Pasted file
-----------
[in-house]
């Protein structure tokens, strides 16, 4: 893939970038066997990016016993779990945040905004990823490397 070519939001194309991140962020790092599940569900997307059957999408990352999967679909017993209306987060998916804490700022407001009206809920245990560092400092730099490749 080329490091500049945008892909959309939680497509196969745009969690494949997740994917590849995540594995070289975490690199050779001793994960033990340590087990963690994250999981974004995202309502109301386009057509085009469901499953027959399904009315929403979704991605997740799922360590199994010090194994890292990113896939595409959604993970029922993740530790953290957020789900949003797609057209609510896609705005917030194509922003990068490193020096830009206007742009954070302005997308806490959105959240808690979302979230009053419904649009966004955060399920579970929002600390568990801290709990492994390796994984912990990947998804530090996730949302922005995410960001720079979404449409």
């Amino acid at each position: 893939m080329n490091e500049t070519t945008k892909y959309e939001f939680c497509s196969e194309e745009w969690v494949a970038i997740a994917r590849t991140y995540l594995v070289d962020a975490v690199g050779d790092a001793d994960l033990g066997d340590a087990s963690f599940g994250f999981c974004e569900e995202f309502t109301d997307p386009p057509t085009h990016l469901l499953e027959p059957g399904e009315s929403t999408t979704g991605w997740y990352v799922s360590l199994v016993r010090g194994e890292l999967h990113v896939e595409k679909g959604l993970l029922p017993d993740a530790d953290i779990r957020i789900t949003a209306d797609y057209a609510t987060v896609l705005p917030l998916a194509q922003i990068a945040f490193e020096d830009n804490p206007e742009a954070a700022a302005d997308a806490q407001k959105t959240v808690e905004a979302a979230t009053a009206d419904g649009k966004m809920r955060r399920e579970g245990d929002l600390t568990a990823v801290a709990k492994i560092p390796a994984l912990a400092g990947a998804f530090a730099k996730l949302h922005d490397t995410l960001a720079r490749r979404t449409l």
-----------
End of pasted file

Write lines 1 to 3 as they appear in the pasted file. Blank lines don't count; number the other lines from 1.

[in-house]
């Protein structure tokens, strides 16, 4: 893939970038066997990016016993779990945040905004990823490397 070519939001194309991140962020790092599940569900997307059957999408990352999967679909017993209306987060998916804490700022407001009206809920245990560092400092730099490749 080329490091500049945008892909959309939680497509196969745009969690494949997740994917590849995540594995070289975490690199050779001793994960033990340590087990963690994250999981974004995202309502109301386009057509085009469901499953027959399904009315929403979704991605997740799922360590199994010090194994890292990113896939595409959604993970029922993740530790953290957020789900949003797609057209609510896609705005917030194509922003990068490193020096830009206007742009954070302005997308806490959105959240808690979302979230009053419904649009966004955060399920579970929002600390568990801290709990492994390796994984912990990947998804530090996730949302922005995410960001720079979404449409």
């Amino acid at each position: 893939m080329n490091e500049t070519t945008k892909y959309e939001f939680c497509s196969e194309e745009w969690v494949a970038i997740a994917r590849t991140y995540l594995v070289d962020a975490v690199g050779d790092a001793d994960l033990g066997d340590a087990s963690f599940g994250f999981c974004e569900e995202f309502t109301d997307p386009p057509t085009h990016l469901l499953e027959p059957g399904e009315s929403t999408t979704g991605w997740y990352v799922s360590l199994v016993r010090g194994e890292l999967h990113v896939e595409k679909g959604l993970l029922p017993d993740a530790d953290i779990r957020i789900t949003a209306d797609y057209a609510t987060v896609l705005p917030l998916a194509q922003i990068a945040f490193e020096d830009n804490p206007e742009a954070a700022a302005d997308a806490q407001k959105t959240v808690e905004a979302a979230t009053a009206d419904g649009k966004m809920r955060r399920e579970g245990d929002l600390t568990a990823v801290a709990k492994i560092p390796a994984l912990a400092g990947a998804f530090a730099k996730l949302h922005d490397t995410l960001a720079r490749r979404t449409l």